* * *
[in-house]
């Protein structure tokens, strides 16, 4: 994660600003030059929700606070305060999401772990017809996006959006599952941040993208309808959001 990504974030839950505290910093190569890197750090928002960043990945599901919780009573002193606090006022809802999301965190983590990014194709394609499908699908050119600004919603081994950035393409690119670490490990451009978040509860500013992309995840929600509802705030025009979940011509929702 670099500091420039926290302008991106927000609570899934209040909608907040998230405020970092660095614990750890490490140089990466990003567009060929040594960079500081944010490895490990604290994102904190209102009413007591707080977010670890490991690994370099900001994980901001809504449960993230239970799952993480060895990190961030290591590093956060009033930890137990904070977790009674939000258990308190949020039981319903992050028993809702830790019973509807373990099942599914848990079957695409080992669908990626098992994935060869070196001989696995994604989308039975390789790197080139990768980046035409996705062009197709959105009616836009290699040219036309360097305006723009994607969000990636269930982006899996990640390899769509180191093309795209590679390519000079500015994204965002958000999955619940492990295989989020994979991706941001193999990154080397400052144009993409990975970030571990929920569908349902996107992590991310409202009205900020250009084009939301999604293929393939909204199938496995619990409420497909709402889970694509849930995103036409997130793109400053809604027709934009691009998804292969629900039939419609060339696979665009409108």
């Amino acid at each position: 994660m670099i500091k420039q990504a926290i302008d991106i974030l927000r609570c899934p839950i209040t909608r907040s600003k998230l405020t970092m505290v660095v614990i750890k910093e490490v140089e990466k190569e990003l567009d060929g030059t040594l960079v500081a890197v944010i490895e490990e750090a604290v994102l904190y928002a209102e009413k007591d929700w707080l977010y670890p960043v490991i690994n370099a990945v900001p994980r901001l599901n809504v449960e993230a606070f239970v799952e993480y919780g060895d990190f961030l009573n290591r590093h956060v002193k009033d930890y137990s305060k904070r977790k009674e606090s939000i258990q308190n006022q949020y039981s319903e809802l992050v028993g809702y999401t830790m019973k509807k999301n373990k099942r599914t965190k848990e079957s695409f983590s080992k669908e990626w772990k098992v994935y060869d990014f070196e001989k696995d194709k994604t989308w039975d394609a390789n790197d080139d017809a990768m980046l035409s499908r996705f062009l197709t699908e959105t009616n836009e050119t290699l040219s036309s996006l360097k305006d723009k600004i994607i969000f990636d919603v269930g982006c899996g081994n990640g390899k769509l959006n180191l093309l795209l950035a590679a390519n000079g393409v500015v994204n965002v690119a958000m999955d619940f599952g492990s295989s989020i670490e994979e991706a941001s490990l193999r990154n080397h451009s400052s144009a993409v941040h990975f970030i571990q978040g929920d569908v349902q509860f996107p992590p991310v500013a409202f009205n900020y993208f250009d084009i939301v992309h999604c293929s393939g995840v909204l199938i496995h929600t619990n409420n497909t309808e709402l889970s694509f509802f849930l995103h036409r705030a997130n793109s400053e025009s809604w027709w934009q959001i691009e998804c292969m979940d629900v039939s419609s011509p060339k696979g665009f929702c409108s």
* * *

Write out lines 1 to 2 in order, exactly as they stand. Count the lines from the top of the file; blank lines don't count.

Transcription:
[in-house]
């Protein structure tokens, strides 16, 4: 994660600003030059929700606070305060999401772990017809996006959006599952941040993208309808959001 990504974030839950505290910093190569890197750090928002960043990945599901919780009573002193606090006022809802999301965190983590990014194709394609499908699908050119600004919603081994950035393409690119670490490990451009978040509860500013992309995840929600509802705030025009979940011509929702 670099500091420039926290302008991106927000609570899934209040909608907040998230405020970092660095614990750890490490140089990466990003567009060929040594960079500081944010490895490990604290994102904190209102009413007591707080977010670890490991690994370099900001994980901001809504449960993230239970799952993480060895990190961030290591590093956060009033930890137990904070977790009674939000258990308190949020039981319903992050028993809702830790019973509807373990099942599914848990079957695409080992669908990626098992994935060869070196001989696995994604989308039975390789790197080139990768980046035409996705062009197709959105009616836009290699040219036309360097305006723009994607969000990636269930982006899996990640390899769509180191093309795209590679390519000079500015994204965002958000999955619940492990295989989020994979991706941001193999990154080397400052144009993409990975970030571990929920569908349902996107992590991310409202009205900020250009084009939301999604293929393939909204199938496995619990409420497909709402889970694509849930995103036409997130793109400053809604027709934009691009998804292969629900039939419609060339696979665009409108």